Security Analysis Series: Chapter 5 Summary

“Classifications of Securities”

Chapter Summary

  • Safety depends upon and is measured entirely by the ability of the debtor corporation to meet its obligations.” (pg 113).
    • Safety is not dependant on the title of a security, or the obligations themselves, but rather on the ability of the entity to meet those obligations.
  • Expanding on the idea above, bonds in a brand new business are just as risky as the common stock of that same business. Again, it is not the investment vehicle that determines risk and safety. (pg 113).
  • Graham goes on to define bonds, common-stock, and preferred-stock. (pg 114).
  • He then suggests a reclassification of securities in the following way. (pg 116):
    • 1. Fixed Value Securities (high-grade stock, preferred stock)
    • 2. Senior Securities of Variable-Value Type
      • A. Well Protected Issues with Profit Possibilities (convertible bonds)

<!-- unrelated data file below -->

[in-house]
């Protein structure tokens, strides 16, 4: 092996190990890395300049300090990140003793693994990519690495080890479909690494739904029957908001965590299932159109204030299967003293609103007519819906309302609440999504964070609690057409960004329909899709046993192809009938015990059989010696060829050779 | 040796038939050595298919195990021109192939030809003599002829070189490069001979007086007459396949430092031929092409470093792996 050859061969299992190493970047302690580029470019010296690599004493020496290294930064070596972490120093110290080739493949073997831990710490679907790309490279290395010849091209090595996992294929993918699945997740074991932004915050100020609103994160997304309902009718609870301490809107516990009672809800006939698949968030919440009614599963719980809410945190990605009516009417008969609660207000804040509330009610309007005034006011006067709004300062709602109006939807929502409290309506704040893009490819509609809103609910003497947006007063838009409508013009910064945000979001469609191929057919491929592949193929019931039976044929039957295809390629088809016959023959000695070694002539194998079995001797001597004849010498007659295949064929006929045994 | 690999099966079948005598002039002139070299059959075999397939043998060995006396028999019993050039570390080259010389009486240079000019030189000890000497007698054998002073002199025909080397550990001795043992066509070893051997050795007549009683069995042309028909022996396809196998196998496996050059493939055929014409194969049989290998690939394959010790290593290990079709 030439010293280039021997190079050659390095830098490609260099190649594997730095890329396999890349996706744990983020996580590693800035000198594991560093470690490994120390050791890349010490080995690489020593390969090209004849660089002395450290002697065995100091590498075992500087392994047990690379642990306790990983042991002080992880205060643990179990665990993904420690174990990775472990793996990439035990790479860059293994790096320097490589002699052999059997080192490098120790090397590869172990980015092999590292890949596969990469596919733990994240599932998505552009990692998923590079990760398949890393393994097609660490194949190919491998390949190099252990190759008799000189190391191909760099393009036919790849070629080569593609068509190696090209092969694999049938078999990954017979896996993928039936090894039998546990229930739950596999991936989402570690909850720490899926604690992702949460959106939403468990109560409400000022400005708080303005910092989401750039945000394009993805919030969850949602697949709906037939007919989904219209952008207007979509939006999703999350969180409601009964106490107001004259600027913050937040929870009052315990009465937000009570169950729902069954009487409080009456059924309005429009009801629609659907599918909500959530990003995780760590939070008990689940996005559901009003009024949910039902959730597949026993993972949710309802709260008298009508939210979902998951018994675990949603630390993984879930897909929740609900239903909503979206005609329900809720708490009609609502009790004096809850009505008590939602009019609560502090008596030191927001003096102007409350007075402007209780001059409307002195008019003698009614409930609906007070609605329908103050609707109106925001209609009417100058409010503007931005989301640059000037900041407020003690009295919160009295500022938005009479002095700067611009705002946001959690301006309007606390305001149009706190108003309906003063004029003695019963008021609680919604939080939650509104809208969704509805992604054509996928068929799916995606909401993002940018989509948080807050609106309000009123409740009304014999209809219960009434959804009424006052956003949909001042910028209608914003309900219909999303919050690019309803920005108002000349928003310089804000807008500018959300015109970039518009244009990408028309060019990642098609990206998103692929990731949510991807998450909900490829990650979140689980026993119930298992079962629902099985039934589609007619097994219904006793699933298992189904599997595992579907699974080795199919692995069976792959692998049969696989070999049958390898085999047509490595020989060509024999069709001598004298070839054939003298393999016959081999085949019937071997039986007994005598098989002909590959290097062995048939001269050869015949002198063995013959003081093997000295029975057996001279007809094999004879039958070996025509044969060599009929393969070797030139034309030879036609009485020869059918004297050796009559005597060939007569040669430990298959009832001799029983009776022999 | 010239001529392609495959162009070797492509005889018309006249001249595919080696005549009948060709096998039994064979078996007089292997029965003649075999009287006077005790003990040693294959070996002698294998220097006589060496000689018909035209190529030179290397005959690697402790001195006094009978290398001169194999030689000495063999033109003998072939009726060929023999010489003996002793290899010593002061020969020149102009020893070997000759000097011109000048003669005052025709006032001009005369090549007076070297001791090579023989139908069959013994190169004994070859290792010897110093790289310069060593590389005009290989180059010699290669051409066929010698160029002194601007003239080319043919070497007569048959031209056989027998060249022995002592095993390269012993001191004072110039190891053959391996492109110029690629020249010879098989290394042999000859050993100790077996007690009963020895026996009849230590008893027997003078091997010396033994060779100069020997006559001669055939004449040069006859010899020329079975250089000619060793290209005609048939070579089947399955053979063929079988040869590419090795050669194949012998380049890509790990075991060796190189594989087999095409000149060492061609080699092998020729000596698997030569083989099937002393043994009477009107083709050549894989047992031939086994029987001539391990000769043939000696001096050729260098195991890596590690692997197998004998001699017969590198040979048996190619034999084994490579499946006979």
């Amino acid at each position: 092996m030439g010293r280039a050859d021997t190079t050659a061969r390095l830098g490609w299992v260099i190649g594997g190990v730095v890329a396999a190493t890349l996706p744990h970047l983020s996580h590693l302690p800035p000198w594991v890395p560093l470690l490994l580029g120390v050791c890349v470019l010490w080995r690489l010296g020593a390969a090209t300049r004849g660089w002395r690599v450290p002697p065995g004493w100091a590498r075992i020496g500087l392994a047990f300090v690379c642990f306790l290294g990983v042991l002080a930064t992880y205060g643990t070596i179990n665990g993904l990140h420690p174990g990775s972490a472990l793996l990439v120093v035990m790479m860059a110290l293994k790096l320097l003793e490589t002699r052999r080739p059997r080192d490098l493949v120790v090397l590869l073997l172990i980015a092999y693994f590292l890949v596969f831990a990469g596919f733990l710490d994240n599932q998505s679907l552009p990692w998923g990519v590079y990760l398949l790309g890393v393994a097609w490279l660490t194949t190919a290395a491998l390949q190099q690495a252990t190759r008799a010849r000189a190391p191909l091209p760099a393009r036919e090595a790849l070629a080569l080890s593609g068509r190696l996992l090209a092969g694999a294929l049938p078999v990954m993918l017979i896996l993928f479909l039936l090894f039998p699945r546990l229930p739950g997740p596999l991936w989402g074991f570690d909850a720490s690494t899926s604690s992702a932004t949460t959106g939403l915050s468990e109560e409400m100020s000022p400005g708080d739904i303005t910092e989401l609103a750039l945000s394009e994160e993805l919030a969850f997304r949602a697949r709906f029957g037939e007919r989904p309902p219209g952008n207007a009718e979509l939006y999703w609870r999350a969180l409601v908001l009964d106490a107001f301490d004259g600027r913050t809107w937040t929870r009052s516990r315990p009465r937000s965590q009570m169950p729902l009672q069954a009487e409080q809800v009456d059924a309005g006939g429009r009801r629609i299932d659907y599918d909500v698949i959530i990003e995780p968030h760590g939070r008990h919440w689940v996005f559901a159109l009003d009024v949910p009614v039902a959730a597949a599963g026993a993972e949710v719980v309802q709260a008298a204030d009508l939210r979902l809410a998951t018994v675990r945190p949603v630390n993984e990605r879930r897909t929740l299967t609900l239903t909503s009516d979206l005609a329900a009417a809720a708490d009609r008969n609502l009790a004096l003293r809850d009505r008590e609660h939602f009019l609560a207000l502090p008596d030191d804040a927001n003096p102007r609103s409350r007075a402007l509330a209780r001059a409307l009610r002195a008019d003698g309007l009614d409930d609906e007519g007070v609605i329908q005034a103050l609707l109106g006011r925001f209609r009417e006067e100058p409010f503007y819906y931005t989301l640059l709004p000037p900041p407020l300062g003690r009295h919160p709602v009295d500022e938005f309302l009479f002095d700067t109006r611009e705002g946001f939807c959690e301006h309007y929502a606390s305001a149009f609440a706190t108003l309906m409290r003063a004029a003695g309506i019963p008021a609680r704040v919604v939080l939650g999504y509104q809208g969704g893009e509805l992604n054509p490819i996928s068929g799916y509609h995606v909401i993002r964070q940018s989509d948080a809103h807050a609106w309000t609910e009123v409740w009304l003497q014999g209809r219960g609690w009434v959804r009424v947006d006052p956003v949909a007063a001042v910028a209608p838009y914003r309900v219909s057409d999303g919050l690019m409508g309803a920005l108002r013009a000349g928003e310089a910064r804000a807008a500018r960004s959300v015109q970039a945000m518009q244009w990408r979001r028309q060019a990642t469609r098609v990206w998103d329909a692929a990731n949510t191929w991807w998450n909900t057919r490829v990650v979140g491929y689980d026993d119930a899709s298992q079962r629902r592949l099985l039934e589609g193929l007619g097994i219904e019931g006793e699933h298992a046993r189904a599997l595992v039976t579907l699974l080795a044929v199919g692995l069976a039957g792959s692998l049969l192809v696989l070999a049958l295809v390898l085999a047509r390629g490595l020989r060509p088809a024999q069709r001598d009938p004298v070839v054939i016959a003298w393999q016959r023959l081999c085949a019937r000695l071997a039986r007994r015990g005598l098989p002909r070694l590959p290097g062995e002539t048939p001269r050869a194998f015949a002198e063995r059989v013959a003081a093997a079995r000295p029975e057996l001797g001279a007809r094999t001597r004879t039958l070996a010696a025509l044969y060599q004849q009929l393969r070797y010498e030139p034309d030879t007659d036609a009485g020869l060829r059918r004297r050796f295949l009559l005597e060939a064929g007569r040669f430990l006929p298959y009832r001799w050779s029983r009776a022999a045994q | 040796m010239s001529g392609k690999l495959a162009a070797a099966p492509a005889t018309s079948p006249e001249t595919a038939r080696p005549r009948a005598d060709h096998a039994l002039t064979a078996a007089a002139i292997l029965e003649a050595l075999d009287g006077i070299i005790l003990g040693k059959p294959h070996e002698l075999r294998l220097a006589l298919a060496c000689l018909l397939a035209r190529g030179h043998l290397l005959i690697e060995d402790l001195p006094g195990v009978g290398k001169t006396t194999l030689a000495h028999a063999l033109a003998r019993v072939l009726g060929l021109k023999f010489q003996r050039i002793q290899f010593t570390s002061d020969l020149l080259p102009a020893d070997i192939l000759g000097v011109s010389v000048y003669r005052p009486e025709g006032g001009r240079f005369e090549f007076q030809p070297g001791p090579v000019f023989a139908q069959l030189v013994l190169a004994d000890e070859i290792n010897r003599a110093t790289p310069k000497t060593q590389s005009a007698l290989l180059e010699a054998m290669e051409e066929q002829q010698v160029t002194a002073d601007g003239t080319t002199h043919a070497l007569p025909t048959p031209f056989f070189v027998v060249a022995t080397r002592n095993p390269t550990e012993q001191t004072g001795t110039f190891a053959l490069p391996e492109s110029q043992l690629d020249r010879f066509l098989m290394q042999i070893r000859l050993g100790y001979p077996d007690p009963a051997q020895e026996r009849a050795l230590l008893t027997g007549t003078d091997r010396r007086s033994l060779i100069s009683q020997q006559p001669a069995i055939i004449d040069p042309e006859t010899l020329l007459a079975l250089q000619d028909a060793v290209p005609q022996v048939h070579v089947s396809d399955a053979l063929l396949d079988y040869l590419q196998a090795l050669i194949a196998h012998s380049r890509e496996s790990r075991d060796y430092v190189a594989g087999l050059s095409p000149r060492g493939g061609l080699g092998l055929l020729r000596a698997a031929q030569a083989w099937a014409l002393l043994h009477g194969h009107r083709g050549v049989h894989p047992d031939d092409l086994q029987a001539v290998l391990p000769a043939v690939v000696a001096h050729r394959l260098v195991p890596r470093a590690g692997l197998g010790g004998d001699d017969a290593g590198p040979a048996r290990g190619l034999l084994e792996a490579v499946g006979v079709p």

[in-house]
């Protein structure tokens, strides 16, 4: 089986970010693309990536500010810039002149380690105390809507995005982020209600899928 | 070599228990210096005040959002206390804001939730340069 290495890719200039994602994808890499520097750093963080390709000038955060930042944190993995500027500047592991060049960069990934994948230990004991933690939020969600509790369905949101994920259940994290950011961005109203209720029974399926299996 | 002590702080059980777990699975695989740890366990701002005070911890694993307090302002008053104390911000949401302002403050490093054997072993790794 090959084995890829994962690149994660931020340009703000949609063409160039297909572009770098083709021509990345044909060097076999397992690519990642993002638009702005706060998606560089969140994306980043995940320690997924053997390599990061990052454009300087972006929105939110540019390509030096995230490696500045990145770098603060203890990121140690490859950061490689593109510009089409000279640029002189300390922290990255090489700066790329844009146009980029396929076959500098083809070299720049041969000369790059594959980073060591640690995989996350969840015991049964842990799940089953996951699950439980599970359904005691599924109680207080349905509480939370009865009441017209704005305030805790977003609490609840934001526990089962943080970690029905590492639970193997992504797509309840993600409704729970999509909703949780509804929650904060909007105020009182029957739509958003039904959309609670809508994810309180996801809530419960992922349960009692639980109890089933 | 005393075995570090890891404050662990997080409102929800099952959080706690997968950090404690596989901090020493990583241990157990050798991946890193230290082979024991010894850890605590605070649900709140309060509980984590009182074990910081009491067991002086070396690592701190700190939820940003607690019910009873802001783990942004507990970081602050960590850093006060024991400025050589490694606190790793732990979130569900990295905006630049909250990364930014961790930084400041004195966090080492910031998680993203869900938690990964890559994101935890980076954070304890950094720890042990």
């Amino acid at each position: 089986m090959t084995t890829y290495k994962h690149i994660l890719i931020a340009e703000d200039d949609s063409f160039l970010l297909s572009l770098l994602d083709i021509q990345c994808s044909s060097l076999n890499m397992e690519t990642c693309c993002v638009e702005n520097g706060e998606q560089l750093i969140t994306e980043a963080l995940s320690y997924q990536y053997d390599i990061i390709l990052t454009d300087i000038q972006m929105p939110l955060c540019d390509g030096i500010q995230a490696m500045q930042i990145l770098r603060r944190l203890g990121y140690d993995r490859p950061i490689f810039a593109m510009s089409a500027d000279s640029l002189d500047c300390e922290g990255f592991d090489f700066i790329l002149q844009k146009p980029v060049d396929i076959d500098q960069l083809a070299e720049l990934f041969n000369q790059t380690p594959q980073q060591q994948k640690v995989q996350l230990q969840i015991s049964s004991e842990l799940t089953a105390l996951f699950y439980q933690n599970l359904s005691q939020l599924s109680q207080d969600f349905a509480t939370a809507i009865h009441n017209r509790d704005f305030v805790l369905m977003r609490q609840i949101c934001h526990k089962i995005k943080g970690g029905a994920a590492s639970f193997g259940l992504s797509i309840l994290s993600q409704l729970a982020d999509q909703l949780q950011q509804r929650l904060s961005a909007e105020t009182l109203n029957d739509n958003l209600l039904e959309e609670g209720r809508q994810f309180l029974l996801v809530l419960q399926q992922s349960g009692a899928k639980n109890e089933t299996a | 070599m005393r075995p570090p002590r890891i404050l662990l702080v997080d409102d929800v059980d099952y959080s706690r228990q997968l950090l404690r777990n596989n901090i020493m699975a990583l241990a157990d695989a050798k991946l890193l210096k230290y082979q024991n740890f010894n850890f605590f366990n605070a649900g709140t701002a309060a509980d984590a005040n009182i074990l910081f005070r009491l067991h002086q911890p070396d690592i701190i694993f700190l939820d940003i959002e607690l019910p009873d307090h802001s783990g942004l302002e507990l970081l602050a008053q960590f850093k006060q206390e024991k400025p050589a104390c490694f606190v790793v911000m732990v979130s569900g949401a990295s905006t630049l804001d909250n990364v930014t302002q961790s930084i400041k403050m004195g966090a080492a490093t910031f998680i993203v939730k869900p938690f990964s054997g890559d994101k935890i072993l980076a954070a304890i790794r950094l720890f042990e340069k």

• B. Inadequately Protected Issues (lower grade bonds/preferred stock)
    • 3. Common-Stock Type (Common Stock)
  • The purpose of this reclassification is to enhance the idea that a securities owner should not pay for what he is “legally entitled to demand”, but rather “what he is likely to get”. (pg 119).

Chapter Analysis and Thoughts

  • The singular driving theme of this entire chapter is the idea that there is a difference between legal title and expected outcomes in reality. The intelligent investor should not rely on the names or entitlements of securities, but the predicted outcome.
  • This is the final chapter in the “Survey and Approach” section of Security Analysis. And its theme serves well to the overall value-investing approach. An intelligent investor can not be lazy in refusing to do proper due diligence on the terms, title, and expected outcome of a security.

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